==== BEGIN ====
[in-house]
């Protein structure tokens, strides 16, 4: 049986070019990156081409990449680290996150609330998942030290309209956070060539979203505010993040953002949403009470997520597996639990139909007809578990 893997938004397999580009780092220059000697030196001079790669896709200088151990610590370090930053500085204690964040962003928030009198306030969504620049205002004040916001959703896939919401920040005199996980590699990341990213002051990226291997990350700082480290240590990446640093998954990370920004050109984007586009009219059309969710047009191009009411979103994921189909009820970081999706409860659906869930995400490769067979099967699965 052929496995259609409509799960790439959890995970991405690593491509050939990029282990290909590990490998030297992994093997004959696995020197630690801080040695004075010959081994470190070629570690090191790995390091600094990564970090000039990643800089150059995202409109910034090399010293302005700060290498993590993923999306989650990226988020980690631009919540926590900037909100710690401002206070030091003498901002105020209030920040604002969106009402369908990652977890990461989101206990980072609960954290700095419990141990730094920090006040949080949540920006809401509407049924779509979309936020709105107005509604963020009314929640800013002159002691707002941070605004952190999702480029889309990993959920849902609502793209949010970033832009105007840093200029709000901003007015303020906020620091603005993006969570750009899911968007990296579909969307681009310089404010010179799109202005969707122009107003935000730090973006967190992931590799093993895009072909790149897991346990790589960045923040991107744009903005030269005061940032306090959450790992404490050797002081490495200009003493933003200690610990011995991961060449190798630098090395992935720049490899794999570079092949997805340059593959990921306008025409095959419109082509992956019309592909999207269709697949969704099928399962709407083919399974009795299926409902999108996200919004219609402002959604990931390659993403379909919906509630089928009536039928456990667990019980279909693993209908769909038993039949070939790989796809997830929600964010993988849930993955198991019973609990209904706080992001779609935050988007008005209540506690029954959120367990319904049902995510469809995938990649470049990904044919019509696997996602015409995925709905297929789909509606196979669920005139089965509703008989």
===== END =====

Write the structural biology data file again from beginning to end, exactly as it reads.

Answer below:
[in-house]
């Protein structure tokens, strides 16, 4: 049986070019990156081409990449680290996150609330998942030290309209956070060539979203505010993040953002949403009470997520597996639990139909007809578990 893997938004397999580009780092220059000697030196001079790669896709200088151990610590370090930053500085204690964040962003928030009198306030969504620049205002004040916001959703896939919401920040005199996980590699990341990213002051990226291997990350700082480290240590990446640093998954990370920004050109984007586009009219059309969710047009191009009411979103994921189909009820970081999706409860659906869930995400490769067979099967699965 052929496995259609409509799960790439959890995970991405690593491509050939990029282990290909590990490998030297992994093997004959696995020197630690801080040695004075010959081994470190070629570690090191790995390091600094990564970090000039990643800089150059995202409109910034090399010293302005700060290498993590993923999306989650990226988020980690631009919540926590900037909100710690401002206070030091003498901002105020209030920040604002969106009402369908990652977890990461989101206990980072609960954290700095419990141990730094920090006040949080949540920006809401509407049924779509979309936020709105107005509604963020009314929640800013002159002691707002941070605004952190999702480029889309990993959920849902609502793209949010970033832009105007840093200029709000901003007015303020906020620091603005993006969570750009899911968007990296579909969307681009310089404010010179799109202005969707122009107003935000730090973006967190992931590799093993895009072909790149897991346990790589960045923040991107744009903005030269005061940032306090959450790992404490050797002081490495200009003493933003200690610990011995991961060449190798630098090395992935720049490899794999570079092949997805340059593959990921306008025409095959419109082509992956019309592909999207269709697949969704099928399962709407083919399974009795299926409902999108996200919004219609402002959604990931390659993403379909919906509630089928009536039928456990667990019980279909693993209908769909038993039949070939790989796809997830929600964010993988849930993955198991019973609990209904706080992001779609935050988007008005209540506690029954959120367990319904049902995510469809995938990649470049990904044919019509696997996602015409995925709905297929789909509606196979669920005139089965509703008989």